FIG. 9 is a flow diagram according to an embodiment of the present invention wherein the second disk is unclamped from the spin stand in order to heat the disk before performing additional tests on the second disk.

FIG. 10 is a flow diagram according to an embodiment of the present invention wherein the second head is positioned to write data at two different radial locations on the second disk surface.

FIG. 11 is a flow diagram according to an embodiment of the present invention wherein multiple disks are processed using the spin stand to collect performance data that may be used, for example, to certify components or calibrate operating parameters.

DETAILED DESCRIPTION OF EMBODIMENTS OF THE INVENTION

FIGS. 1 and 2 show a spin stand according to an embodiment of the present invention comprising a spindle motor 2 having a rotor 4. A first disk clamp 8 is operable to clamp a first disk 10A to the rotor 4, and a second disk clamp 12 is operable to clamp a second disk 10B to the rotor 4. An actuator 14 is operable to clamp the second disk clamp 12 in order to clamp the second disk 10B to the rotor 4 after the first disk 10A has been clamped to the rotor 4.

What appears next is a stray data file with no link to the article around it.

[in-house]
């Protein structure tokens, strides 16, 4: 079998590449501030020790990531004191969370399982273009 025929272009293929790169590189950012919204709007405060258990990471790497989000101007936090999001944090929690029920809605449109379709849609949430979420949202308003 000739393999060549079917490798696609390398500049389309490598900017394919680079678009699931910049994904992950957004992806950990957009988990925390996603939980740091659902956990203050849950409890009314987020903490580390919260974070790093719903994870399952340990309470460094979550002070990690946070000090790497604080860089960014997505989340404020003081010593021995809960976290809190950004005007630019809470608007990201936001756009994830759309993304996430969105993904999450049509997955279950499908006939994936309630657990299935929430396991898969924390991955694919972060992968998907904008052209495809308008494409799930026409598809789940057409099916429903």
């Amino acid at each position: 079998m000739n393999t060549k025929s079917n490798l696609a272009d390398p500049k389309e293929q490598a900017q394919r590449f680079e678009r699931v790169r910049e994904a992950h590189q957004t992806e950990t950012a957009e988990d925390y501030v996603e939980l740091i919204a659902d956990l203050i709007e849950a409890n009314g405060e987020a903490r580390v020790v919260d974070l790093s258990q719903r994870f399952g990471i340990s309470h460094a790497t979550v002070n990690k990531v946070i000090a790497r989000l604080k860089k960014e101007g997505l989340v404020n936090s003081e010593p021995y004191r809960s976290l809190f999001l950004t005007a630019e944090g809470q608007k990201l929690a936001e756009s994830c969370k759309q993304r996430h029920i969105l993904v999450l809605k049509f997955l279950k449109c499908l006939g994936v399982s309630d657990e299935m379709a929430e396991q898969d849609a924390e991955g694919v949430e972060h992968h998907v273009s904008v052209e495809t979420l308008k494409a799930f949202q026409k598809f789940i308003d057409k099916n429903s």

The spin stand of FIG. 1 may be employed in any suitable application, such as when testing various components (e.g., heads and/or disks), calibrating operating parameters (e.g., write current), certifying components as acceptable and/or binning components based on quality, servo writing the top disk with servo data (full servo write or partial servo write using seed tracks), etc. The spin stand comprises any suitable actuator (e.g., a voice coil motor) for actuating a head over one or both surfaces of each disk. Each head may comprise a read element and a write element, and in one embodiment, a head actuated over the first (bottom) disk 10A may comprise only a read element. The actuator for positioning the heads over the disk as well as the heads are conventional components not shown in the figures so as not to obscure the embodiments of the present invention.